The Census Tree, developed by Kasey Buckles et al., “is the largest-ever database of record links among the historical U.S. censuses, with over 700 million links for people living in the United States between 1850 and 1940.” By the team’s estimates, the dataset “includes over 70% of the possible links that could be made for men, and over 60% of possible links for women.” To build it, the researchers began with genealogy records from FamilySearch.org, developed a machine learning algorithm to identify additional links, and incorporated data from other census-linking projects. Each Census Tree row connects an individual’s IPUMS identifier in one decade’s census to their identifier in another. Per the project’s instructions, you’ll need to download the Census data itself from IPUMS.
Zahra Gharaee et al.’s BIOSCAN-1M Insect Dataset contains one million microscope photographs of bugs, each taxonomically classified by experts and supplemented with raw DNA sequences and genetic “barcode” identifiers. The dataset, part of the broader BIOSCAN initiative, includes 8,300+ species across 3,400+ genera; the specimens were primarily collected in Costa Rica, Canada, and South Africa, using tent-like traps. Previously: Bug splats (DIP 2020.03.04). [h/t Robin Sloan]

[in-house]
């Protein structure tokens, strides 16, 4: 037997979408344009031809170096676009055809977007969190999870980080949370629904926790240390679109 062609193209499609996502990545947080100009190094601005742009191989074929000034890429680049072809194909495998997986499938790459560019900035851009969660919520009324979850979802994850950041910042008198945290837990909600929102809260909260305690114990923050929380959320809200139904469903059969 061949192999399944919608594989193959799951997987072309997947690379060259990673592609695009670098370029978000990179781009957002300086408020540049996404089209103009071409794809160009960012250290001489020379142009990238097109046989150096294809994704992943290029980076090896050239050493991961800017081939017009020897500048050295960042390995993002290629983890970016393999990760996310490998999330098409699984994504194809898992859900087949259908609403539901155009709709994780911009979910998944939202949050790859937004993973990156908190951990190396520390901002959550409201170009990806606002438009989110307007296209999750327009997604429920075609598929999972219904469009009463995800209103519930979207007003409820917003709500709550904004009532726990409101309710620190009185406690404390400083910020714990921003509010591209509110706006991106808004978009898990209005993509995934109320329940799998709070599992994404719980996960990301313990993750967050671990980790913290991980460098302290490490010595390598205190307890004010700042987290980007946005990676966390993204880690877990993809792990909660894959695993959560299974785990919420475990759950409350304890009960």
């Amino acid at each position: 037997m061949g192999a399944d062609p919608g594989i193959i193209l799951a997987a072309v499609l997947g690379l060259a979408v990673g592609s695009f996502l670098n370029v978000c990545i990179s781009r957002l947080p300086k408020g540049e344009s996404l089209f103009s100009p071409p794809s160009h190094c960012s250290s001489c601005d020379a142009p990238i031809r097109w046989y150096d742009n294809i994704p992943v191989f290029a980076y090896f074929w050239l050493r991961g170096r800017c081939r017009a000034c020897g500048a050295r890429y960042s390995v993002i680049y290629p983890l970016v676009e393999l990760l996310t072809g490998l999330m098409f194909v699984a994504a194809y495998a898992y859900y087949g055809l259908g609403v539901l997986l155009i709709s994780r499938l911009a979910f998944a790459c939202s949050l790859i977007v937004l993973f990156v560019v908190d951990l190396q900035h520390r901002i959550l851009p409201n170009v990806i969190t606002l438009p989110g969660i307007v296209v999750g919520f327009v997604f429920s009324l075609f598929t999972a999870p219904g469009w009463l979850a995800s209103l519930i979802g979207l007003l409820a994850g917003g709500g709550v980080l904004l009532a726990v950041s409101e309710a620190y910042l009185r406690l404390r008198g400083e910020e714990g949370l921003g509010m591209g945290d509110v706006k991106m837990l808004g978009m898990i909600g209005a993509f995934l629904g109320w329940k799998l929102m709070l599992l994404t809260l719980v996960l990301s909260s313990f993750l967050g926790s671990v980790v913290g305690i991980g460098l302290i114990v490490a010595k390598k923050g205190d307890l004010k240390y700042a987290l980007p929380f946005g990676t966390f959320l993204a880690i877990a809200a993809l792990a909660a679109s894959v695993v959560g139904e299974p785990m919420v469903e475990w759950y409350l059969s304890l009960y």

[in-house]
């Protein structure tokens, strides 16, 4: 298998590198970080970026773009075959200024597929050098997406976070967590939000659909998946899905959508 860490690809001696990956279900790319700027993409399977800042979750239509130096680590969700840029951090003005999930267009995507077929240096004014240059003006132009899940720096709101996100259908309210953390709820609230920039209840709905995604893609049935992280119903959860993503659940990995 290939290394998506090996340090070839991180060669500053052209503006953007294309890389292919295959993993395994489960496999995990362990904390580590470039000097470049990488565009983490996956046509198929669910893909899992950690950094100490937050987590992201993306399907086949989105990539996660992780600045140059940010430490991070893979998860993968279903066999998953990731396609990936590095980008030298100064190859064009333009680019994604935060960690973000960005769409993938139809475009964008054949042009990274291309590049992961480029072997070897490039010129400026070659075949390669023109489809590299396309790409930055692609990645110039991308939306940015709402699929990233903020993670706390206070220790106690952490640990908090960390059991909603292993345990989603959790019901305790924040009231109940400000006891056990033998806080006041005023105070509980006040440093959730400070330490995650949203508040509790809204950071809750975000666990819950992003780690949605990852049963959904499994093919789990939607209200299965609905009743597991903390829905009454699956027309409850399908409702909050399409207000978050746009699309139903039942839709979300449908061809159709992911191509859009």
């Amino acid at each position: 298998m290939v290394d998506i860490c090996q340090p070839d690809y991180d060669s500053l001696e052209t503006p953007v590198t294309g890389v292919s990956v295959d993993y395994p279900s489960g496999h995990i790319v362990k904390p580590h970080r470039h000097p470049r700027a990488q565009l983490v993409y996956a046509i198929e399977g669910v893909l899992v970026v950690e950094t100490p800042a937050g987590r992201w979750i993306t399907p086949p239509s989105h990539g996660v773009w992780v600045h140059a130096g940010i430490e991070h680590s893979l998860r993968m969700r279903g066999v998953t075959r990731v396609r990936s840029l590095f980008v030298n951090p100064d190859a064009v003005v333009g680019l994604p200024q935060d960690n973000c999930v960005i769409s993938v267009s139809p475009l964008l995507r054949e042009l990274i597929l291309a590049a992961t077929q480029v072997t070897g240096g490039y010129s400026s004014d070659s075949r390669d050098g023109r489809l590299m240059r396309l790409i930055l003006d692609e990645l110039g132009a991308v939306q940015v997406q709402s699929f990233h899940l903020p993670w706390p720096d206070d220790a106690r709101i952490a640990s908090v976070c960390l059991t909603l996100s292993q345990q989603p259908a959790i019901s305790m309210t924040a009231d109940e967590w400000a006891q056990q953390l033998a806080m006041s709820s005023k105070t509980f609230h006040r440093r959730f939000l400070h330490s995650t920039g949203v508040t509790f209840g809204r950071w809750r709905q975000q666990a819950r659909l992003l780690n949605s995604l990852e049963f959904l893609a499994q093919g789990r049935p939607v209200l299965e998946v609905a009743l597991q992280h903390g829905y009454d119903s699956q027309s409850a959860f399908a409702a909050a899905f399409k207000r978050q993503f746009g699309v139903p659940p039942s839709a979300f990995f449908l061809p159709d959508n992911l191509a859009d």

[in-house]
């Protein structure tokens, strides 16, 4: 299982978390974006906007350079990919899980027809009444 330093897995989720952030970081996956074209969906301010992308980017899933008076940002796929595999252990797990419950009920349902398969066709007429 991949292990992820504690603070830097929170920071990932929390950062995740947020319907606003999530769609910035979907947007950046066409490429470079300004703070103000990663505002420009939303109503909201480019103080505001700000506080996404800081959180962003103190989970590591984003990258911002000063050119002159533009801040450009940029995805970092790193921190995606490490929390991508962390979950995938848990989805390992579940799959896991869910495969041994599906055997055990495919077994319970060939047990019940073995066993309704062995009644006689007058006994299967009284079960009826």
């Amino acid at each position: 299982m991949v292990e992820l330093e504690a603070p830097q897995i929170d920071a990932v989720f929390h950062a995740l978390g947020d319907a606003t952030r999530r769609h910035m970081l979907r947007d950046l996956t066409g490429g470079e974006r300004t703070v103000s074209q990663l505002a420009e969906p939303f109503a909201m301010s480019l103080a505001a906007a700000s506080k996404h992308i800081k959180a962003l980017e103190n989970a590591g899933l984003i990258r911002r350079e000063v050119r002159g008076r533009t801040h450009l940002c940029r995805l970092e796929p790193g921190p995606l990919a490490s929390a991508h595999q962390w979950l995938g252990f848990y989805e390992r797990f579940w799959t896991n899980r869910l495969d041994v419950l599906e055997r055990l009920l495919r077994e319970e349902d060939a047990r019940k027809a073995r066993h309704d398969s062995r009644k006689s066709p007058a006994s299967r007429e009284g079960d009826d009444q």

Through a FOIA request to the US Department of the Interior, journalist Ben Welsh has obtained and published the agency’s drone roster. For each of the 850+ remote-controlled aircraft, the dataset lists the agency bureau and office, drone manufacturer, model, cost, serial number, and more. The FOIA request also unearthed spreadsheets listing specific drone flights and multi-flight deployments. Previously: Drone registration data (DIP 2022.12.21), also obtained by Welsh via FOIA.
Political scientist Matthew M. Singer’s State Executive Approval Database contains the results of 10,000+ gubernatorial approval polls, spanning all 50 states and going back decades. The database, which builds on earlier efforts by Thad Beyle et al., lists each poll’s date, state, governor, pollster, sample size, sample type, ratings scale, percentage of positive/negative responses, and more. Previously: The Executive Approval Project (DIP 2019.10.16), which Singer co-directs.
Net migration estimates.